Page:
He’s taken the required
exams. Now he has to write the essay, but he’s having trouble.
For many seniors, writing the essay is the toughest part of applying for college.
Share these tips with your teen to make writing essays a little easier:
• Read the directions. Colleges tell applicants what they want. If they say 750 words, that’s what they want. Writing a longer essay could actually put your senior at a disadvantage.
• Be honest. Admissions officers read hundreds of essays each year. They are pretty good at figuring out that everyone in the class of 2001 isn’t going to be President or win the Nobel Prize.
Of course your teen’s essay should put him in the best light. But be realistic.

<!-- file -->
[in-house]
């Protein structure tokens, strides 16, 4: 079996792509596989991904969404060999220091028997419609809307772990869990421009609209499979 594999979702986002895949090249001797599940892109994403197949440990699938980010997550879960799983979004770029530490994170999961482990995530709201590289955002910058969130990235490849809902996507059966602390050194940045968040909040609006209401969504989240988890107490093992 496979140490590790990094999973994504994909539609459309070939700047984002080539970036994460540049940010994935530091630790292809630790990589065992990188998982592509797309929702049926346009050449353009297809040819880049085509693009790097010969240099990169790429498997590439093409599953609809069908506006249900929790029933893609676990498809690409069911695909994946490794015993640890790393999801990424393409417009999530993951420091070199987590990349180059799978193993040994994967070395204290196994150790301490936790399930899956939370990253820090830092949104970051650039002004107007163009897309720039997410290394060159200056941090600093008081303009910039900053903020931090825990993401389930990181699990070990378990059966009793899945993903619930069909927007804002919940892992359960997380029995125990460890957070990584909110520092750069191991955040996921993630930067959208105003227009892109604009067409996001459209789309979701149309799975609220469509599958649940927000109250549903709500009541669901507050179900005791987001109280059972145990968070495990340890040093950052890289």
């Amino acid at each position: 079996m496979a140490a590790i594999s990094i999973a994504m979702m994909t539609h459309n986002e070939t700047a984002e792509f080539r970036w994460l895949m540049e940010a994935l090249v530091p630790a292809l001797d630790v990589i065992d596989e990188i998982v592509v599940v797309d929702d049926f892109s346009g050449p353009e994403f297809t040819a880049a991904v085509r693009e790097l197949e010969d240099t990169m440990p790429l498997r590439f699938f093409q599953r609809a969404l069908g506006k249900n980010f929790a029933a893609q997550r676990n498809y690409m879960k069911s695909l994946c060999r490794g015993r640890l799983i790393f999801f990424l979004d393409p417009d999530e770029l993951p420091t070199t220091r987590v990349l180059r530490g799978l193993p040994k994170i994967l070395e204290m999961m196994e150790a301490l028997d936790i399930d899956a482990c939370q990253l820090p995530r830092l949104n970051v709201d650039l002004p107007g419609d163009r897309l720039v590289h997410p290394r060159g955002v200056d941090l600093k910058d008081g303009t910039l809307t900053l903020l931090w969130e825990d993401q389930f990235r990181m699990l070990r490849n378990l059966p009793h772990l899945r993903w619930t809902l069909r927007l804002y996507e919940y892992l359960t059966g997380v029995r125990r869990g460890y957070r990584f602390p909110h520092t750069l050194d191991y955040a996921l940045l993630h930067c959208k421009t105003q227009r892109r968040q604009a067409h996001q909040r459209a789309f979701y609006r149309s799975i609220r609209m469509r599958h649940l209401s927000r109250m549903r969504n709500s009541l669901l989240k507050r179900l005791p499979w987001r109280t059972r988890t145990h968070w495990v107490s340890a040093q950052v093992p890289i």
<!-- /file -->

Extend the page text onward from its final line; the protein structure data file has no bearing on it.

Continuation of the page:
• Leave plenty of time. Don’t wait until the night before the application is due. The essay is too important to send a rough draft. This is where most seniors get into trouble.
The best way to help your teen is by encouraging him to block out time for writing.
• Write something new. Trying to reuse an essay that worked in English 11 hardly ever works.
• Use the writing process teachers have taught:
—Develop an outline.
—Write a draft.
—Review and edit the draft.
—Rewrite and edit again.
—Proofread, proofread, proof-
read. Here’s another place
parents can help.
• Ask others for their opinions. Rewrite anything with which more than one person has a problem.
In the end, the essay should be what your senior—not anyone else—wants to say.
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